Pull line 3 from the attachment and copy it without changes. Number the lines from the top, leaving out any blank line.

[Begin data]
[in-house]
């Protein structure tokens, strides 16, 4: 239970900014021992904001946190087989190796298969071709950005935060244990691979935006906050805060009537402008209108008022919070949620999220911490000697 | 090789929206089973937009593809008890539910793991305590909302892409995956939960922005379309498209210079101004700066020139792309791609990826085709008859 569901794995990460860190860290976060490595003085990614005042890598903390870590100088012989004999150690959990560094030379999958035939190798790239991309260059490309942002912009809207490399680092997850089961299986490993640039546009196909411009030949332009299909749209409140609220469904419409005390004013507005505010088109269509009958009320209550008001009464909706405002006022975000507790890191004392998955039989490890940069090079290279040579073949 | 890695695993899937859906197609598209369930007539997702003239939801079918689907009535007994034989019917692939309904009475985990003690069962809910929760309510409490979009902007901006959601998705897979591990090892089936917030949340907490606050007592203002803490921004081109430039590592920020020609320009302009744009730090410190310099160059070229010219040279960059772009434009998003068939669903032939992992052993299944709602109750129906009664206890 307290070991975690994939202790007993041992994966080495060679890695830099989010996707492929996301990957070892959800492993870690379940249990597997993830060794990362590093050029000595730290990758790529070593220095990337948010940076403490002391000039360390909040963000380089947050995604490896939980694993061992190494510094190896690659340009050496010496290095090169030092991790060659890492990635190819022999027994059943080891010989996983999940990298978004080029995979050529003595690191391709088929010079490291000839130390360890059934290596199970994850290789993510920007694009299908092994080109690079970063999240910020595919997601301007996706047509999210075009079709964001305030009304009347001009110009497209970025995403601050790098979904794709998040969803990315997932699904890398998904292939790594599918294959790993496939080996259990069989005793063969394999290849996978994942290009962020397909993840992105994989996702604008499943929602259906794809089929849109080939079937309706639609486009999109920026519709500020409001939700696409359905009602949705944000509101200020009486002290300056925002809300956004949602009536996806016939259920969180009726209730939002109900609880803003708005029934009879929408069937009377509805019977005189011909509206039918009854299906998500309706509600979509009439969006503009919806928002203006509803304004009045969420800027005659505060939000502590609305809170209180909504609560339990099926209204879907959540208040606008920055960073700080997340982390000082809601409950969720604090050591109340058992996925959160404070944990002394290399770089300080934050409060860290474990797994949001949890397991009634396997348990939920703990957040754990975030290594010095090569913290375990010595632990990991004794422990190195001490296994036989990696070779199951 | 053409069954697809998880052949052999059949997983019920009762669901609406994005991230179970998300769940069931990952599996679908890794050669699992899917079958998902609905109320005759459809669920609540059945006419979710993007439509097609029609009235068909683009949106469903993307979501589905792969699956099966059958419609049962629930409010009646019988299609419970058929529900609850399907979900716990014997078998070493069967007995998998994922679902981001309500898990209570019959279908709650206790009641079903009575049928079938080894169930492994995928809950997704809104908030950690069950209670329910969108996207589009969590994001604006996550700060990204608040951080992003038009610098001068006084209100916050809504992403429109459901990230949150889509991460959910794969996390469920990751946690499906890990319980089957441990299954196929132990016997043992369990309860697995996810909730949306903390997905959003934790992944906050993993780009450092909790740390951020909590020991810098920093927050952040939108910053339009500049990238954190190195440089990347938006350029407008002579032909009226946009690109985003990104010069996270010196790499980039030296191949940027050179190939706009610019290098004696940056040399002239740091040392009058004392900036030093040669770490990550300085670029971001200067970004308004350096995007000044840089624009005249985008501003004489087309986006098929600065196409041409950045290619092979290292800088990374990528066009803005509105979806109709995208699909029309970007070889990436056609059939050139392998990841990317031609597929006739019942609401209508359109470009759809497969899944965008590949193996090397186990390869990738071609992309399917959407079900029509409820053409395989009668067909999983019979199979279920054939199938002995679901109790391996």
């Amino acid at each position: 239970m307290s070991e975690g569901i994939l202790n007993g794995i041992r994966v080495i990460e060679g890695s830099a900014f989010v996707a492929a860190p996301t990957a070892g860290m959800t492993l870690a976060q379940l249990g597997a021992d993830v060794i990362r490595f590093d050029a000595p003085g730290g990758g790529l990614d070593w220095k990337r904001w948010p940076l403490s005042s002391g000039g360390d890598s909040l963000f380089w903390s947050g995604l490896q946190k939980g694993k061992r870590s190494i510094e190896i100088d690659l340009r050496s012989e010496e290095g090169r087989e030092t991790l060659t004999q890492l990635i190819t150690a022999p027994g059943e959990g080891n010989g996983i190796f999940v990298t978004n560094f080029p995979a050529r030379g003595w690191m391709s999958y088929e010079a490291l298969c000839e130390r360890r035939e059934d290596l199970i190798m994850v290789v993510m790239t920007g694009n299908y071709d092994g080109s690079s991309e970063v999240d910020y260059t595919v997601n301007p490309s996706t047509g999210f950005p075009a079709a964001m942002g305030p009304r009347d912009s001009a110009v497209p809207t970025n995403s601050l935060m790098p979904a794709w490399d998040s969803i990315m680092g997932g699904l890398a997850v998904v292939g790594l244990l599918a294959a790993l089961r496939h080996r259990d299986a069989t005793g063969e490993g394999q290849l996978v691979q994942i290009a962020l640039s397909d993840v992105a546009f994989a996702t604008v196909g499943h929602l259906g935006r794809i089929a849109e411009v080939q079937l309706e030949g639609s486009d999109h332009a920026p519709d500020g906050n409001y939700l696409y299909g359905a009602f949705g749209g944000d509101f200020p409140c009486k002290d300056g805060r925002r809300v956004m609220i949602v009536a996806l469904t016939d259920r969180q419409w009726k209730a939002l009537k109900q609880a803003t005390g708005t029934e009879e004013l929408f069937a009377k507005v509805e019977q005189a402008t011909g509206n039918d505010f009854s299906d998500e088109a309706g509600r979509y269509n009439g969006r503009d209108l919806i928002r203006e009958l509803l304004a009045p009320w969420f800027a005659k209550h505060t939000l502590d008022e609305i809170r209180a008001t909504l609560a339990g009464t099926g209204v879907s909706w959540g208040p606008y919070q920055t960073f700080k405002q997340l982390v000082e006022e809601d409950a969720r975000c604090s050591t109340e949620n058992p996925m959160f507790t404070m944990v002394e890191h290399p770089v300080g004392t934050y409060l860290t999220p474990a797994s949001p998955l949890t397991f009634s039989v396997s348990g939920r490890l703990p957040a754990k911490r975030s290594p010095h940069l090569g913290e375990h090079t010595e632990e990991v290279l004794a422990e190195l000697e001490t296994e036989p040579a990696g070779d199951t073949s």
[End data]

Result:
């Amino acid at each position: 239970m307290s070991e975690g569901i994939l202790n007993g794995i041992r994966v080495i990460e060679g890695s830099a900014f989010v996707a492929a860190p996301t990957a070892g860290m959800t492993l870690a976060q379940l249990g597997a021992d993830v060794i990362r490595f590093d050029a000595p003085g730290g990758g790529l990614d070593w220095k990337r904001w948010p940076l403490s005042s002391g000039g360390d890598s909040l963000f380089w903390s947050g995604l490896q946190k939980g694993k061992r870590s190494i510094e190896i100088d690659l340009r050496s012989e010496e290095g090169r087989e030092t991790l060659t004999q890492l990635i190819t150690a022999p027994g059943e959990g080891n010989g996983i190796f999940v990298t978004n560094f080029p995979a050529r030379g003595w690191m391709s999958y088929e010079a490291l298969c000839e130390r360890r035939e059934d290596l199970i190798m994850v290789v993510m790239t920007g694009n299908y071709d092994g080109s690079s991309e970063v999240d910020y260059t595919v997601n301007p490309s996706t047509g999210f950005p075009a079709a964001m942002g305030p009304r009347d912009s001009a110009v497209p809207t970025n995403s601050l935060m790098p979904a794709w490399d998040s969803i990315m680092g997932g699904l890398a997850v998904v292939g790594l244990l599918a294959a790993l089961r496939h080996r259990d299986a069989t005793g063969e490993g394999q290849l996978v691979q994942i290009a962020l640039s397909d993840v992105a546009f994989a996702t604008v196909g499943h929602l259906g935006r794809i089929a849109e411009v080939q079937l309706e030949g639609s486009d999109h332009a920026p519709d500020g906050n409001y939700l696409y299909g359905a009602f949705g749209g944000d509101f200020p409140c009486k002290d300056g805060r925002r809300v956004m609220i949602v009536a996806l469904t016939d259920r969180q419409w009726k209730a939002l009537k109900q609880a803003t005390g708005t029934e009879e004013l929408f069937a009377k507005v509805e019977q005189a402008t011909g509206n039918d505010f009854s299906d998500e088109a309706g509600r979509y269509n009439g969006r503009d209108l919806i928002r203006e009958l509803l304004a009045p009320w969420f800027a005659k209550h505060t939000l502590d008022e609305i809170r209180a008001t909504l609560a339990g009464t099926g209204v879907s909706w959540g208040p606008y919070q920055t960073f700080k405002q997340l982390v000082e006022e809601d409950a969720r975000c604090s050591t109340e949620n058992p996925m959160f507790t404070m944990v002394e890191h290399p770089v300080g004392t934050y409060l860290t999220p474990a797994s949001p998955l949890t397991f009634s039989v396997s348990g939920r490890l703990p957040a754990k911490r975030s290594p010095h940069l090569g913290e375990h090079t010595e632990e990991v290279l004794a422990e190195l000697e001490t296994e036989p040579a990696g070779d199951t073949s």